In April,actress and singer Bette Midler took to Twitter to voice her dismay with the New York City Planning Commission’s plan to “destroy” the Elizabeth Street Garden, a beloved green space in Manhattan’s Little Italy neighborhood that is the site of a planned affordable housing development.
“#NYCCityPlanningCommission voted to destroy the only bit of green in Little Italy, THE ELIZABETH STREET GARDEN, the only place for miles around where people can rest themselves outdoors...unbelievably unfair and shortsighted!!” tweeted Midler.
Midler also shared a link to the garden’s website, which invites visitors to sign a petition to prevent it from being demolished and donate to its cause.
The Elizabeth Street Garden has been at the center of a contentious dispute, as the city plans to turn the plot into Haven Green, an affordable and LGBTQ-friendly rental building intended for seniors. Park advocates and those championing low-income senior housing have been butting heads since news of Haven Green’s construction plans broke, Curbed New York reports. But considering the land is city-owned, it looks like park advocates and Midler will just have to accept the park’s fate.
In early June, “Mamma Mia!” actress Amanda Seyfriend and her husband, actor Thomas Sadoski, joined anti-hunger organizations and New York City Council members to call out New York City Mayor Bill de Blasio’s plan to cut $6 million in funding from the Breakfast in the Classroom program, the Daily News reported.
The program, which began in 2015, provides enrolled elementary school children access to a free and balanced meal at the start of their day. Schools that already participate in the program would continue to be enrolled, but the program would no longer be expanded, as was initially expected.
“This will make it harder for schools to ensure students are getting the vital fuel their growing brains and bodies need to succeed,” Seyfried and Sadoski wrote in testimony submitted to the City Council, the Daily News reported. “We as a city cannot stand by and allow that progress to be rolled back.”
Sarah Jessica Parker, Natalie Portman, Michelle Williams, Amy Schumer, Amy Poehler and Jane Fonda
Multiple actresses associated with the Time’s Up movement – including Sarah Jessica Parker, Natalie Portman, Michelle Williams, Amy Schumer, Amy Poehler and Jane Fonda – have been strongly encouraging Cuomo to raise the hourly minimum wage for tipped workers, mainly fixing their attention on waiters and bartenders, the Times reported in March. In December, the group of actresses sent Cuomo a letter, the Daily News reported, making the case for raising the minimum wage to $15 in order to make waitresses less vulnerable to sexual harassment.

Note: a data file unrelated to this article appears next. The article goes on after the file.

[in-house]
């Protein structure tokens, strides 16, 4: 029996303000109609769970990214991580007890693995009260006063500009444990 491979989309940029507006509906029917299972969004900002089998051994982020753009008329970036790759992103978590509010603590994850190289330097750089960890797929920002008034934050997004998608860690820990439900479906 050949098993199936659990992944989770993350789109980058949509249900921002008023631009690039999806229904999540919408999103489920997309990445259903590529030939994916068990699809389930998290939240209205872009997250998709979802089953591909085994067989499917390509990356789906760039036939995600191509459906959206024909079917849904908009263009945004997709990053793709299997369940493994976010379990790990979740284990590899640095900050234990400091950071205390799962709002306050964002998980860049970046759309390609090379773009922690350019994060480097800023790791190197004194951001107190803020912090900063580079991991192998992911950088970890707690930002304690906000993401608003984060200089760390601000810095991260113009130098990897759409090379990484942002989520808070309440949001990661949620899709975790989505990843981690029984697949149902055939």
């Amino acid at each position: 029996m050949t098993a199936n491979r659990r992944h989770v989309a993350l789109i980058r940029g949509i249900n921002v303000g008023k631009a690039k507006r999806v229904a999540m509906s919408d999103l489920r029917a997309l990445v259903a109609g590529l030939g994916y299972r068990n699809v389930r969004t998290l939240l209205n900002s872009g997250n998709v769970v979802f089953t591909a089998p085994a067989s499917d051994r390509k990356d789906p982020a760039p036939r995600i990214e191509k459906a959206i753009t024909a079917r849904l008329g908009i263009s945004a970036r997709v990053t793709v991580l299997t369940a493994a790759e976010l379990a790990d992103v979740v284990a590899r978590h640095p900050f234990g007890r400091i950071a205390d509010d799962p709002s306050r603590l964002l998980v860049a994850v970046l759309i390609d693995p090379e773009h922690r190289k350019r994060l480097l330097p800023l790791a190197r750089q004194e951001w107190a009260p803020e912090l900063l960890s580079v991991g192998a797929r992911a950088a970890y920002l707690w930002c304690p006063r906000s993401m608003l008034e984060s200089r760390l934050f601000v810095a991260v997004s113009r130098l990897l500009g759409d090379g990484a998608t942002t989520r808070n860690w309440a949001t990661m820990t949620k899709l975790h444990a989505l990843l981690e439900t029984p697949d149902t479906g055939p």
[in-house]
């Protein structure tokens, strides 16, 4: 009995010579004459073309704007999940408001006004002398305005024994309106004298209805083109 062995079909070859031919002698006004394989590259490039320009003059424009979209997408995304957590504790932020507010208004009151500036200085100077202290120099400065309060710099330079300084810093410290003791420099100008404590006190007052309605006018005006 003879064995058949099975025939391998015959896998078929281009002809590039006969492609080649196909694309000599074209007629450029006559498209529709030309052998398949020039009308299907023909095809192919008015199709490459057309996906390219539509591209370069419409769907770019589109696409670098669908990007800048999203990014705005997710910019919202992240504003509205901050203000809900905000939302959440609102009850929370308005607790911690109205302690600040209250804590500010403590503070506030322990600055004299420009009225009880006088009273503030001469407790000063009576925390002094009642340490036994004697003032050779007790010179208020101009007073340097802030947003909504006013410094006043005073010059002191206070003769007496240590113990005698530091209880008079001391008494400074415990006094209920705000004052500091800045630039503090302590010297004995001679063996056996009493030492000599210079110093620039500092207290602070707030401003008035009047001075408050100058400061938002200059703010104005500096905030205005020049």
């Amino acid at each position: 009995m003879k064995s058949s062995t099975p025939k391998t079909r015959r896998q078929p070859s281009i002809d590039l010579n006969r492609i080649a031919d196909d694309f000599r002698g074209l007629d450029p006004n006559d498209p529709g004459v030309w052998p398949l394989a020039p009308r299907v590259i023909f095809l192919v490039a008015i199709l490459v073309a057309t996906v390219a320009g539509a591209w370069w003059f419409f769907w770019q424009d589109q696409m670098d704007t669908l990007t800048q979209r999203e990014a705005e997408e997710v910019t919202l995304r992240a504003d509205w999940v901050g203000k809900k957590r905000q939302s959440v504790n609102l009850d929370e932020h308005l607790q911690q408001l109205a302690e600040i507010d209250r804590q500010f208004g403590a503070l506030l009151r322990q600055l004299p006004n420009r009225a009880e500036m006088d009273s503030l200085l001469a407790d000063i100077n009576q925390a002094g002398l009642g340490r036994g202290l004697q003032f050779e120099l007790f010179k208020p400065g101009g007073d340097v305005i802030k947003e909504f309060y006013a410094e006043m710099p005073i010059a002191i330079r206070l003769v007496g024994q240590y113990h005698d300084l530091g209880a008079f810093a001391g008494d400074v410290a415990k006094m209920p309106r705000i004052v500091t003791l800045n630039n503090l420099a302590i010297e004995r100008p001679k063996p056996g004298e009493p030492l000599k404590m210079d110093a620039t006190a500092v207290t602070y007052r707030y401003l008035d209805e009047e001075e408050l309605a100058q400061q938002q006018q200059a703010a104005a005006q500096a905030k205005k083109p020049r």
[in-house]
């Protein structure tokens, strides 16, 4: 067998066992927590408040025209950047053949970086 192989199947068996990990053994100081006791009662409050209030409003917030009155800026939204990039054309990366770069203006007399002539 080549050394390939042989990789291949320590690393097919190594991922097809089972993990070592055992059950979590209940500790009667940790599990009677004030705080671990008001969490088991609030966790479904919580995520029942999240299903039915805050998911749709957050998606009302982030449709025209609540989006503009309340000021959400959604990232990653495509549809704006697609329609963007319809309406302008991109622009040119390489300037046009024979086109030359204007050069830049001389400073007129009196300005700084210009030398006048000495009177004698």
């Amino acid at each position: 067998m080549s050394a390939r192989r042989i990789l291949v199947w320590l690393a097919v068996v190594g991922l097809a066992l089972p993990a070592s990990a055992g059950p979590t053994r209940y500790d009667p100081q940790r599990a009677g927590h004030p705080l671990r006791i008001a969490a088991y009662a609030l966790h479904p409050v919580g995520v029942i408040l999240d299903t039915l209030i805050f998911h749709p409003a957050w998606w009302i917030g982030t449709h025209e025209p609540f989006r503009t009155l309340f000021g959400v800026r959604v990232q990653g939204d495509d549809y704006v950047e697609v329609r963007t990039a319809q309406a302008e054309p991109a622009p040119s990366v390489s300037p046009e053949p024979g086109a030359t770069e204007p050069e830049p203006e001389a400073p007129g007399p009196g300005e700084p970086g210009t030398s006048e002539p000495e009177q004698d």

However, the restaurant industry has taken issue with their cause. The Restaurant Workers of America issued a letterin March asking “anti-tipping celebrities” to kindly mind their own business. “We’re servers and bartenders by choice, just like you chose to be actresses,” states the letter, signed by dozens of restaurant workers. “The industry gives us flexibility, and the current tipping system gives us opportunity to earn great money with less-than full time hours.”
Comedic actress Ilana Glazer, known for co-starring in and creating the television series “Broad City,” headed to Albany in March to show her support for Planned Parenthood Empire State Act’s legislative agenda, per a Times Union report. While a few of the bills advocated by the organization were signed into law this year – the Reproductive Health Act, Child Victims Act and Gender Expression Non-Discrimination Act – a number of bills remain stuck in the state Legislature.
Olympian Usain Bolt turned up at New York’s City Hall in March to promote Bolt Mobility’s electric scooters – despite the use of e-scooters being illegal in the city.
Bolt Mobility, the company that shares the athlete’s name, has been working hard to get lawmakers on board with e-scooters, amNewYork reported, spending upward of $52,500 lobbying the New York City Council. But they’re not the only scooter company trying to cozy up to New York politicians – Lime and Bird have also made their support for e-scooter legalization widely known.
However, since Bolt Mobility’s splashy press conference in March, the company has been relatively quiet in New York – perhaps, because they’ve made waves elsewhere by becoming the first city-sanctioned e-scooter company in Richmond, Virginia, per the Richmond Times-Dispatch.
J.R. Smith and Al Harrington
Former New York Knicks players Al Harrington and J.R. Smith appeared in Albany in early June to advocate for the legalization of recreational marijuana. The two athletes were invited to Albany by Assembly Majority Leader Crystal Peoples-Stokes to speak with lawmakers, according to the New York Post.
Al Harrington told the newspaper that he and Smith are pushing for black communities to benefit from legalization. “We feel that it’s very important that we need to have the seat at the table so we can use some of these funds to rebuild our communities,” Harrington, who runs Viola, a company that sells marijuana products and vape pens, told the Post.